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General Information

The cryptotephra laboratory in the Department of Geoscience specializes in the processing and analysis of extremely low abundance cryptotephra from sediments to provide precise dates for archaeological and geological events. The laboratory was established in 2013 to support an international effort to understand the evolution of early modern humans in southern Africa. The lab was modeled after the very successful tephra lab at Oxford University (UK) and uses techniques established by Blockley et al. (2005) but modified to process extremely low abundance cryptotephra. This type of tephra occurs as very small glass shards (usually < 100 microns in size) and in very low abundances (less than 10 shards/gram). Cryptotephra are found beyond the geographical limits of visible ash fall deposits, (e.g., the 74 ka eruption of the Youngest Toba Tuff) allowing correlations to be made over wider areas.

Once shards are separated they are analyzed by electron probe for the major elements and by laser-ablation inductively coupled plasma mass spectrometry (LA-ICP-MS) for the trace elements. Probe work is done at UNLV using our Electron Microanalysis and Imaging lab (EMiL), but trace elements are analyzed at the LA-ICP-MS lab at Michigan State University. The geochemical characteristics of the shard are compared with the database of globally reported volcanic geochemical data to identify the age of the shard. The age of the identified eruption provides a precise date for the stratigraphic layer containing the shards. Because shard deposition is almost instantaneous (geologically), the shard horizon defines a time line or isochron that can be used to date the deposit and correlate with sediments at other sites where the same tephra layer has been identified.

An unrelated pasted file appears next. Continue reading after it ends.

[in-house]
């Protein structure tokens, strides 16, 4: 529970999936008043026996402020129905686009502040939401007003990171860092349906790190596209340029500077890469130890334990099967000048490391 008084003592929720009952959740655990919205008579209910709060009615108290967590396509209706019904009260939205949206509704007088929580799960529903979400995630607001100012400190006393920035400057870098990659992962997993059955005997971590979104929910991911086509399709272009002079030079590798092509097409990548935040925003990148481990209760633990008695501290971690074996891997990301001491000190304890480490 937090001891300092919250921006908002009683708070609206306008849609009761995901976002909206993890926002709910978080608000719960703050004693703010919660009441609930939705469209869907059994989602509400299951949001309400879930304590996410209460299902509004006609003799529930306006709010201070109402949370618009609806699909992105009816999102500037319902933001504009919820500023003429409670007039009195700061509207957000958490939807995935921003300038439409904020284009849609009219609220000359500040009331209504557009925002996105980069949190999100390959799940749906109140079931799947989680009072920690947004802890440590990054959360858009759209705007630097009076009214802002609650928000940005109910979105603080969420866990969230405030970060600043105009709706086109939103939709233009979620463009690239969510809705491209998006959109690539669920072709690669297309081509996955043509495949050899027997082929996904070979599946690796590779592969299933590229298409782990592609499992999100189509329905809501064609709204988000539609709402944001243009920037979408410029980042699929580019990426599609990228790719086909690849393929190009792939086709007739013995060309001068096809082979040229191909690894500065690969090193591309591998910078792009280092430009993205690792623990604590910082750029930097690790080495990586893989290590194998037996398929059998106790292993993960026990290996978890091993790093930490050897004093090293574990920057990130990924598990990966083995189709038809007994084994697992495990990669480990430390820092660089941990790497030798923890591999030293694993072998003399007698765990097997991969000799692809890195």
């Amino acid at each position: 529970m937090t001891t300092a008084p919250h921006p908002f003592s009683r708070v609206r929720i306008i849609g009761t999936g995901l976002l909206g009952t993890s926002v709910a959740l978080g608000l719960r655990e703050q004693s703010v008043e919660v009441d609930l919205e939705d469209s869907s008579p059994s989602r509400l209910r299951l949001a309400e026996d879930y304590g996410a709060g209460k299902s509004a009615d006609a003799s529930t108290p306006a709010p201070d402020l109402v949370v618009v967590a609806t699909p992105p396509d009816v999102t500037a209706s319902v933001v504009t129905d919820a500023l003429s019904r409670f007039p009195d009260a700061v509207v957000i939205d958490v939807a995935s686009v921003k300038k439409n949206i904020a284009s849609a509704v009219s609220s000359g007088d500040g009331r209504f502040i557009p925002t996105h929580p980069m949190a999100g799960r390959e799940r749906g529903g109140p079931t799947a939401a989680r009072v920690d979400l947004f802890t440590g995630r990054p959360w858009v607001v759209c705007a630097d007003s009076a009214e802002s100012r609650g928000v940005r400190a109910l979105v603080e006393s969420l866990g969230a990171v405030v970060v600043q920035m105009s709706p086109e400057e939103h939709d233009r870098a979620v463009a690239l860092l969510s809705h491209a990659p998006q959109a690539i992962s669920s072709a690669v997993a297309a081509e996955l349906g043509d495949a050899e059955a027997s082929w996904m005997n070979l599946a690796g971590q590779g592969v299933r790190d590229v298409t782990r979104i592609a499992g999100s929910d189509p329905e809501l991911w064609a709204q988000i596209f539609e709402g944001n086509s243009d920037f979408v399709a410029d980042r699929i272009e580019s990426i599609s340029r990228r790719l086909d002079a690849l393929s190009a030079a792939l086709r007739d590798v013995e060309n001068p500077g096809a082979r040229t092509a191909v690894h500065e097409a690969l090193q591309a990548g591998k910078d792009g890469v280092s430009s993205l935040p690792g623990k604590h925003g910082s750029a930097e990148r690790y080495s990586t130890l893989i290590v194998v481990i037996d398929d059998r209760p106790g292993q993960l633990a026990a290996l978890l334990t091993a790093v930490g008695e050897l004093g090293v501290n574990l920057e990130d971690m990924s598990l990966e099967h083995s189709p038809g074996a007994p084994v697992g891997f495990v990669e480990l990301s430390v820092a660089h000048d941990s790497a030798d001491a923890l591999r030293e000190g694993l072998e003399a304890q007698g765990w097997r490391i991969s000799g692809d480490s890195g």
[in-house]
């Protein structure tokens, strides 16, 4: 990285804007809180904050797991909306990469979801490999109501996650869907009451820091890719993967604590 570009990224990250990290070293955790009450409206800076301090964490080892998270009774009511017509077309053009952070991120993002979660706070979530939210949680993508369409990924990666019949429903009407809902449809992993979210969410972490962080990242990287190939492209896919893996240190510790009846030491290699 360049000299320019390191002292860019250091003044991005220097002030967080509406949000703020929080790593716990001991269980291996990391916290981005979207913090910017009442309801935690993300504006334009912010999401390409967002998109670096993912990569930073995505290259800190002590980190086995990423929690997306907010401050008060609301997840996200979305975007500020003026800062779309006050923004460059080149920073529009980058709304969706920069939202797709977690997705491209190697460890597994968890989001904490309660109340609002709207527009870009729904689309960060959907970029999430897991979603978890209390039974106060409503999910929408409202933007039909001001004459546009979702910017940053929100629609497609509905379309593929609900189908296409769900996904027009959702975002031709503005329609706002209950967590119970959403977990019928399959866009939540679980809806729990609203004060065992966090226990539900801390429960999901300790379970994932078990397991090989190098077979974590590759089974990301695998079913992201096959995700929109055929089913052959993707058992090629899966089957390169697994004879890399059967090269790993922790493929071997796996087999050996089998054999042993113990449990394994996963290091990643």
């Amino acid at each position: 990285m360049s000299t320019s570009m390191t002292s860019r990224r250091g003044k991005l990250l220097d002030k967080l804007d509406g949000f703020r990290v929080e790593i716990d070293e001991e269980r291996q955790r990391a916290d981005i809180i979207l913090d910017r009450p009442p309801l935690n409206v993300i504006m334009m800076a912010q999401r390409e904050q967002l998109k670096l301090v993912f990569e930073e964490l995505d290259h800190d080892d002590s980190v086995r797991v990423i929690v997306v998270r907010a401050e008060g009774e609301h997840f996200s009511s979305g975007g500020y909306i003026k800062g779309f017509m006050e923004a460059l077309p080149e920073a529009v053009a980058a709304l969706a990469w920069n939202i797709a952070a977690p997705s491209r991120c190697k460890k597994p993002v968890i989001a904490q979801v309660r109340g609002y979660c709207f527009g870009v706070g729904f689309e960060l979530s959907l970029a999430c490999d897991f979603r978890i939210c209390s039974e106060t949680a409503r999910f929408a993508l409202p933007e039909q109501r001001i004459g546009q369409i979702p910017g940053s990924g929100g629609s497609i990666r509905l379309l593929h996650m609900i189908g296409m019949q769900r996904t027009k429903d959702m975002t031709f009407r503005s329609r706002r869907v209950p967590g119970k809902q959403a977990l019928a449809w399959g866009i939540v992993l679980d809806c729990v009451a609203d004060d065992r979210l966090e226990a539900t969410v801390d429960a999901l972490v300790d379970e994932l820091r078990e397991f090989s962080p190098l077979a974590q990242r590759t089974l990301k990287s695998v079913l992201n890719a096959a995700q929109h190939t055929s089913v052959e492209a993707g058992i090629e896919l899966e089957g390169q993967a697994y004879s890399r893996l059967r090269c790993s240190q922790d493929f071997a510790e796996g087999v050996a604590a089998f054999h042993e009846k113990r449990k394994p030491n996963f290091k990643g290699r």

Searching for Toba in Africa
Crytptotephra in European Archaeological Sites


Cryptotephra in the Las Vegas Formation
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Department of Geoscience
University of Nevada, Las Vegas
4505 South Maryland Parkway
Las Vegas, Nevada 89154-4010 USA
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